What's The Problem?
Animal welfare laws do not apply to decapod crustaceans in the UK, despite compelling evidence that they are sentient and can feel pain. This means they receive no legal protection from inhumane capture, handling, storage, transport or slaughter. Decapod crustaceans are routinely subjected to cruelty that would simply not be tolerated for other animals, for example:
Boiled alive whilst they’re fully conscious.
Live animals sold pre-packed in clingfilm; slowly suffocating whilst completely immobilised.
Sent in the post to consumers for home slaughter.
Limbs pulled off whilst they’re fully conscious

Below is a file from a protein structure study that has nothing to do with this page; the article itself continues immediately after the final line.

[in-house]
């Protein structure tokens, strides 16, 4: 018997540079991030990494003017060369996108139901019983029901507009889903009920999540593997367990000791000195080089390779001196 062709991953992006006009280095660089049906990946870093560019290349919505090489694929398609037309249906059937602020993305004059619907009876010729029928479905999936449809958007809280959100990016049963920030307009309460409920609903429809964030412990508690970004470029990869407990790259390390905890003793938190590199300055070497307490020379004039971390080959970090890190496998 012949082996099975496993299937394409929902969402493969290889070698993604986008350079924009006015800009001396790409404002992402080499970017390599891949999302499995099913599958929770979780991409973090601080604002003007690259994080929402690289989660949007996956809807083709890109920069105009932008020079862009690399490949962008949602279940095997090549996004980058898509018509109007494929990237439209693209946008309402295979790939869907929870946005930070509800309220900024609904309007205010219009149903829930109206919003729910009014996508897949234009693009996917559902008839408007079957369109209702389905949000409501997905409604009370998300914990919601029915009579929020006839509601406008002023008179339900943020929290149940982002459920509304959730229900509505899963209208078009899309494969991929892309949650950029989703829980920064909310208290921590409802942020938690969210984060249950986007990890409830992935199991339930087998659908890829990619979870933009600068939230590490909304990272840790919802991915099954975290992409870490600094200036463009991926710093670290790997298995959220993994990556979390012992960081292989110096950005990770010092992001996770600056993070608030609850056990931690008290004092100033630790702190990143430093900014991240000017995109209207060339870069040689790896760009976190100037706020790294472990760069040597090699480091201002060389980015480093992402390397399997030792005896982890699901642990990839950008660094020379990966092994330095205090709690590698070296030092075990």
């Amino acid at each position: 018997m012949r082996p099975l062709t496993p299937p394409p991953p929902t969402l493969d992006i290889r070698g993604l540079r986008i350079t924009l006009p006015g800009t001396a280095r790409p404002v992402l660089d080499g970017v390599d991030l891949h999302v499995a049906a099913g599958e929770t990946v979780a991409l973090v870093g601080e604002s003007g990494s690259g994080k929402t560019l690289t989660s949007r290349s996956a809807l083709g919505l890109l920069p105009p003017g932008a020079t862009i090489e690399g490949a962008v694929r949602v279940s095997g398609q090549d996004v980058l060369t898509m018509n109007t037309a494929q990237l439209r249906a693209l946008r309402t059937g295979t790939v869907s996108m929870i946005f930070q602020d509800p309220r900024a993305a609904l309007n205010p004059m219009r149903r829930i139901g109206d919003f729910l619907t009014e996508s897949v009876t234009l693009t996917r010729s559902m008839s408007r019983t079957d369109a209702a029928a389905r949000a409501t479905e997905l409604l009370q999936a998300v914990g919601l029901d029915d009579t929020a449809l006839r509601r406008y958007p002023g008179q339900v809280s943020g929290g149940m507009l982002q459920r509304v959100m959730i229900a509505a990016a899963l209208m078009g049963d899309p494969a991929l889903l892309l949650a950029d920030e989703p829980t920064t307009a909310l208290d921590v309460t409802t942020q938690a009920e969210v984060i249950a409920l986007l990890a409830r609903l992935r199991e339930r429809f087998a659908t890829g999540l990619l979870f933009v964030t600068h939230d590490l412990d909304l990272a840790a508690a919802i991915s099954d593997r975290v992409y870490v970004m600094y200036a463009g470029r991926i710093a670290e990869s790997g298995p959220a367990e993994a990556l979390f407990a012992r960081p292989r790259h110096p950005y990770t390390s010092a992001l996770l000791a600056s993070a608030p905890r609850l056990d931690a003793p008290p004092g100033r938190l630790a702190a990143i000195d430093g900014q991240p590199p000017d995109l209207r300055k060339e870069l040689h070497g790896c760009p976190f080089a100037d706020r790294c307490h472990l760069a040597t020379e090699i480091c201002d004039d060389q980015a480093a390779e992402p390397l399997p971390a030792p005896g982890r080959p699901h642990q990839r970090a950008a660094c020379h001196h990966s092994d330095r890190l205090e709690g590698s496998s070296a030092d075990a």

Home slaughter by inexperienced consumers - they can store and kill them however they wish.
Countries such as New Zealand and Norway have taken a common-sense approach to prevent such unnecessary suffering with humane methods that are relatively straightforward to implement.
There is a desire from food industry to follow best practice in this area. However, until decapod crustaceans are included under the definition of 'animal' in welfare legislation, the UK government is not obliged to draw up guidelines for their humane treatment. This means that even where businesses want to do the right thing, there is little guidance available for them. Our current campaign aims to change that!
1. Animal Welfare Act (1999), http://www.legislation.govt.nz/act/public/1999/0142/latest/DLM49664.html, pdf, accessed 29-4-16
2. Norwegian Animal Welfare Act (2011) https://www.animallaw.info/statute/noway-cruelty-norwegian-animal-welfare-act-2010#s2, pdf, accessed 29-4-16
3. Animal Welfare Ordinance (2008) www.blv.admin.ch/themen/tierschutz/index.html?lang=en, pdf, accessed 29-4-16